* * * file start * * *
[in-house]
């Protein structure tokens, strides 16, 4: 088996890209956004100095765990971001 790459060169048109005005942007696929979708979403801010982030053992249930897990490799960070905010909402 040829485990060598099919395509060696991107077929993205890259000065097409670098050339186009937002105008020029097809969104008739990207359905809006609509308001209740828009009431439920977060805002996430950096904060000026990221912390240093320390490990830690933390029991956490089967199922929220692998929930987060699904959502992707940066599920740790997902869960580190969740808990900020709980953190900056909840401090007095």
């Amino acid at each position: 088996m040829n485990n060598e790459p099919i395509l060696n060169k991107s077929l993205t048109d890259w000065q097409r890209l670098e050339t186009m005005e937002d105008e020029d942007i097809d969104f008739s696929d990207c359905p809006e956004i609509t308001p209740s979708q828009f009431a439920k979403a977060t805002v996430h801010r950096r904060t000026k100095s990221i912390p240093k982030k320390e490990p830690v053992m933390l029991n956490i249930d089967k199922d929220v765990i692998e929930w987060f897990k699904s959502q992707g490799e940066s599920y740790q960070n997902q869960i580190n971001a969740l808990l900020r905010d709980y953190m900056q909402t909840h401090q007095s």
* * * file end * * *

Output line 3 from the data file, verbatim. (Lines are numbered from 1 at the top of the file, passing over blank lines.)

């Amino acid at each position: 088996m040829n485990n060598e790459p099919i395509l060696n060169k991107s077929l993205t048109d890259w000065q097409r890209l670098e050339t186009m005005e937002d105008e020029d942007i097809d969104f008739s696929d990207c359905p809006e956004i609509t308001p209740s979708q828009f009431a439920k979403a977060t805002v996430h801010r950096r904060t000026k100095s990221i912390p240093k982030k320390e490990p830690v053992m933390l029991n956490i249930d089967k199922d929220v765990i692998e929930w987060f897990k699904s959502q992707g490799e940066s599920y740790q960070n997902q869960i580190n971001a969740l808990l900020r905010d709980y953190m900056q909402t909840h401090q007095s």